Abercrombie dazed by UDRP decision


In A&F Trademark Inc v Nestor, World Intellectual Property Organization panellist Dennis A Foster has refused to transfer the domain name 'aberzombie.com' to clothing retailer Abercrombie & Fitch. Foster ruled that the site is an obvious parody and that it is not confusingly similar to the retailer's trademark.

Chad Nestor registered the disputed domain name for a website that features models wearing T-shirts bearing the term 'Aberzombie'. The site is a parody, claimed Nestor, as it contains humorous photographic images and content targeting the conformist mentality of Abercrombie's customer base.

A&F Trademark Inc, Abercrombie & Fitch Stores Inc and Abercrombie & Fitch Trading Co Inc - owners of the retail clothing stores, and the registered trade and service marks ABERCROMBIE & FITCH, ABERCROMBIE & FITCH CO and ABERCROMBIE in the United States and many other countries - instituted Uniform Domain Name Dispute Resolution Policy proceedings for transfer of 'aberzombie.com'.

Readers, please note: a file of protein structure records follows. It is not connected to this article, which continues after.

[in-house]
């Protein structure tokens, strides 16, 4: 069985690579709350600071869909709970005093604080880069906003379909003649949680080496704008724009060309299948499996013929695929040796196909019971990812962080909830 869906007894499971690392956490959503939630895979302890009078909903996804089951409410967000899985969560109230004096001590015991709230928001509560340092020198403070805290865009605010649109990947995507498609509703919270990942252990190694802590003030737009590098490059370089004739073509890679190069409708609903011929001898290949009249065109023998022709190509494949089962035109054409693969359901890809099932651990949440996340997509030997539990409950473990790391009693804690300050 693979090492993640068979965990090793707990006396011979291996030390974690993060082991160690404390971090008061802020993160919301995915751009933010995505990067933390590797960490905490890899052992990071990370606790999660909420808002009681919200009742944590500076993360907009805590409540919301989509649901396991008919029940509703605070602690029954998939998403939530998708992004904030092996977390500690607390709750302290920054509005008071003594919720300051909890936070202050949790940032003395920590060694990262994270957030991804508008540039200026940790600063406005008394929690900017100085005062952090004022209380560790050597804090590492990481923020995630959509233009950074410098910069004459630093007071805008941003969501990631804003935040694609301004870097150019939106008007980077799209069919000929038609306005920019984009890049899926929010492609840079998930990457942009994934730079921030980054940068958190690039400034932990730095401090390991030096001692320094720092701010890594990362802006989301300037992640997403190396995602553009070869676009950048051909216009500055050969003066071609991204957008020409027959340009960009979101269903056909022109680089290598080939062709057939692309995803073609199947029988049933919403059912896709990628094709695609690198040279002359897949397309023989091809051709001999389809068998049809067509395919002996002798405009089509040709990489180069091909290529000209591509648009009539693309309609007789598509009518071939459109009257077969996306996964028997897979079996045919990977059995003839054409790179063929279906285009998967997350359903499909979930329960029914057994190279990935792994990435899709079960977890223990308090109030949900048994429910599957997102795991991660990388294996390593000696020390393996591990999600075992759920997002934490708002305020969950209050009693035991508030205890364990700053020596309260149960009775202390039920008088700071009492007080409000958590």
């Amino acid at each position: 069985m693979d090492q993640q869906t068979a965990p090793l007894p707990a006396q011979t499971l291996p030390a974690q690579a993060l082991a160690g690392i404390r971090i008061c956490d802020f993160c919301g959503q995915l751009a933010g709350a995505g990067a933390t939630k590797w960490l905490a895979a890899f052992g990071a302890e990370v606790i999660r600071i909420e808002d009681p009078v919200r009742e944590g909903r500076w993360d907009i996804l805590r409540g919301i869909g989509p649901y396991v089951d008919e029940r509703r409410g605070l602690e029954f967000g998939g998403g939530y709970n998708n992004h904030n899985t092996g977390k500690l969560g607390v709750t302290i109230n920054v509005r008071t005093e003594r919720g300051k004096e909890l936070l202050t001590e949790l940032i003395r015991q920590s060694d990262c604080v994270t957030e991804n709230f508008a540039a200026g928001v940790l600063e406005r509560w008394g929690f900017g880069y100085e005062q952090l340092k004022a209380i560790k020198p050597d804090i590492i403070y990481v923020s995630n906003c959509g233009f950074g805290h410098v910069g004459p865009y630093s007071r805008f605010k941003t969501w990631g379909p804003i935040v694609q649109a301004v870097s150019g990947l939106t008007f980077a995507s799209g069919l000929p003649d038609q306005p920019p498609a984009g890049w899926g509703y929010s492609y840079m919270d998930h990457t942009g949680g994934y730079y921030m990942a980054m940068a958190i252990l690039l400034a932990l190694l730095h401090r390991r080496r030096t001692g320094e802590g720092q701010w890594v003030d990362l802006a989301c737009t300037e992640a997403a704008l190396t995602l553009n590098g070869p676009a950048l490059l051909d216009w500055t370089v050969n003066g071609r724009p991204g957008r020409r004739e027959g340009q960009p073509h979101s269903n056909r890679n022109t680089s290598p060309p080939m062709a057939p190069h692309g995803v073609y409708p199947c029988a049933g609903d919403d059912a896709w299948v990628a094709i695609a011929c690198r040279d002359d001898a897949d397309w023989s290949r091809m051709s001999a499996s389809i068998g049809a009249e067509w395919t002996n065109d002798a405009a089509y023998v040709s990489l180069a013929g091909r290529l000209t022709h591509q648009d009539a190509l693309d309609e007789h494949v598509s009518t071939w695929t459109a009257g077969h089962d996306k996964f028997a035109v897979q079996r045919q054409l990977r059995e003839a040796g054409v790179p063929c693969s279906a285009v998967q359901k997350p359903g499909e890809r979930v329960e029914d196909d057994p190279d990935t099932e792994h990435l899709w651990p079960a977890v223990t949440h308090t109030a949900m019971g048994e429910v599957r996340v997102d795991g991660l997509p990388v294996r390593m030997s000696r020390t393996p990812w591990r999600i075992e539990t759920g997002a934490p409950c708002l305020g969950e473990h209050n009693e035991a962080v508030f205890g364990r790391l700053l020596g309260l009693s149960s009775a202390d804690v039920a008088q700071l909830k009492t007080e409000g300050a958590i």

Foster held that the three complainants had failed to show that 'Aberzombie' is confusingly similar to their marks. Foster noted that although Nestor's domain name might bring the complainants' marks to mind, consumers would not be confused as to the source or sponsorship of Nestor's site.

In addition, although Foster found that the site is an obvious parody, he did not have to entertain the complainants' allegations of bad faith in light of his finding of no confusing similarity.

Virginia R Richard, Winston & Strawn, New York

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